When Anne Acts Correctly In Austen S Novel Persuasion Essay

Length: 6 pages Sources: 5 Subject: Plays Type: Essay Paper: #44988190 Related Topics: Persuasion, Pride And Prejudice, Bath, Book Of Job
Excerpt from Essay :

¶ … Obedience in Jane Austen's Persuasion

Is obedience a virtue or a vice? Actually, it can be either. As Shakespeare notes, "Virtue itself turns vice, being misapplied, / And vice sometime by action dignified" (2.3.21-22). This means that one can obey an unjust order and commit a sin, or one can disobey an unjust order be virtuous. The question of obedience in Austen's Persuasion is a serious one because what hinges upon it is the fate of two individuals who love each other. It is the age-old theme of two people who are in love being separated by some authority figure. Austen explores this tension by locating it in the social context of Bath, where high society flourishes in a state of superficial exuberance. Thus, the question of obedience is tied to the social view of poverty. Anne's family and Lady Russell try to convince her that poverty is the main reason for why Anne should be obedient and break off relations with Wentworth. Anne, of course, obeys though in her heart she is not convinced. This causes Wentworth to leave to make his way in the Navy, risking life and limb in the wars. Should Anne have disobeyed and eloped with Wentworth? Judging from Austen's other books, such as Pride and Prejudice, elopement is a cause of much concern, grief and shame -- and so it cannot be said that this was a good alternative. The question of obedience is a complex on in this situation because Anne's family is not ordering her to do anything unjust but rather to do something that will not compromise her social standing. They are, in short, placing her social position above her love and her heart. This may seem unfair, but it is not unjust considering the social ramifications that would result from an improperly matched union. Being a comedy, the novel ends happily as Wentworth rises in the world and their love is renewed, with a newfound appreciation of both the importance of social respect and love. This paper will show why in Austen's Persuasion, the question of obedience walks a gray line between right and wrong, so that it is impossible to say with absolute certainty or righteousness that Anne should have acted this way or that.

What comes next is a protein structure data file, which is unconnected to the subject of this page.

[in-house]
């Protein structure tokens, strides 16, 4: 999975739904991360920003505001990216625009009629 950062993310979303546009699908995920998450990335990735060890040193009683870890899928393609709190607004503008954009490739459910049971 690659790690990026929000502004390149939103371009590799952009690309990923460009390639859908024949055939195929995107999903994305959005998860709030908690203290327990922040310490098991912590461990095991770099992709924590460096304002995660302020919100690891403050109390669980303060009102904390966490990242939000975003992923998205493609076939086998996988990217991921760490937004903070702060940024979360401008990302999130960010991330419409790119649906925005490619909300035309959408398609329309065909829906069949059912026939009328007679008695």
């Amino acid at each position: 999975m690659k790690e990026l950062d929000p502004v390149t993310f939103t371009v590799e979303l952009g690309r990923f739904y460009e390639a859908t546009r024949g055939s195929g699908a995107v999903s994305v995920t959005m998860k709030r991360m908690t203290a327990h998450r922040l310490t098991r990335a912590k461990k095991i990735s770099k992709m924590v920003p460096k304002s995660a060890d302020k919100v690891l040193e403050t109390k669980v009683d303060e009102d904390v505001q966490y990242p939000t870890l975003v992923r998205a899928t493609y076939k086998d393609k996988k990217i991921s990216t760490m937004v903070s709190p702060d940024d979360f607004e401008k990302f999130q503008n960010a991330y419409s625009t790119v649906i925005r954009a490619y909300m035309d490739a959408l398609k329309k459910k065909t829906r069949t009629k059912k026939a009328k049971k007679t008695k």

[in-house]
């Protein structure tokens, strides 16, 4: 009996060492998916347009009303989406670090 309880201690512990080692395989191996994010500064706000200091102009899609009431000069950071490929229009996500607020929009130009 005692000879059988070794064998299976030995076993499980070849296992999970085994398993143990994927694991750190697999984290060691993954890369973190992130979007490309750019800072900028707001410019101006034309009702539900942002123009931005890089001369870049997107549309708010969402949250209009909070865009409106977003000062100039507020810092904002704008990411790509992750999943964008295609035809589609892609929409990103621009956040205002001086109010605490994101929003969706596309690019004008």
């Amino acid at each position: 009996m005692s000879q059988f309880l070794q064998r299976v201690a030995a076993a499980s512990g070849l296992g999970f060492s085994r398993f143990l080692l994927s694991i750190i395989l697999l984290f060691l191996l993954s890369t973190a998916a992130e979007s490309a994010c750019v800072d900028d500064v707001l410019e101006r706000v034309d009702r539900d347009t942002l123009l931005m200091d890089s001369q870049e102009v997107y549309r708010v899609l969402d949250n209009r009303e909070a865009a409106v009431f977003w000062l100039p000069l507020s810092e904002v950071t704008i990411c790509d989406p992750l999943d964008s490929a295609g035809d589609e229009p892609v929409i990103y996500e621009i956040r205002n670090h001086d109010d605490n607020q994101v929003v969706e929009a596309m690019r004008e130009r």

Why was Wentworth's poverty such an issue in Austen's Persuasion? The reason is that in the very early 19th century in Bath, England, the social life is bound up with the idea of the well-to-do. Society is based upon, in a sense, the material wealth of the locale's inhabitants. At the height of the Napoleonic Wars, there is also the prestige that the Royal Navy brings to the location, which is near the sea. The war between Britain and France was viewed as a noble war over who would dominate the seas. Thus, these elements all contribute to the view of poverty as depicted in Persuasion. Even if there is an obvious superficial nature to the view, the reality was still that individuals regarded a lack of money, standing and class as a sign of weakness and insignificance. In Bath, this was akin to being anathema. The element of poverty factors into the question of obedience and thus the matter of obedience played upon the fears of becoming an outcast to society. One wants love but one also wants to be part of society: the lovers cannot run off to the wilderness. They need family and friends. In this respect, there is good reason for Wentworth's need to establish himself before thoughts of matrimony can be taken seriously.

In a way, the affairs of the young heart also play into the problem of obedience. The heart can fall in love at an early, young age -- even before the mind and body are mentally and physically prepared for dealing with the ramifications and

...

From this perspective, Lady Russell would appear correct for admonishing Anne to sever connections with Wentworth who has not yet matured in an economic or social sense. As Joseph Duffy notes, Wentworth's "sanguineness and ardor" are "considered dangerous to a conservative society" along with his lack of "financial" resources (Duffy 272). This comes as a challenge to Wentworth and he accepts it by leaving civilization for the war and becoming a man of stature. His mind has not, however, matured along with his economic status, and he returns to Bath with the intention of marrying anyone but Anne -- because she has hurt him. Yet, he overcomes this immaturity and his heart grows over the course of time. In this way, he grows as a person and becomes the suitable suitor that Anne's family and Lady Russell admonished him for not being in the beginning of the book. Even if superficialities still exist, the sense that one must not totally discount social order is an important one.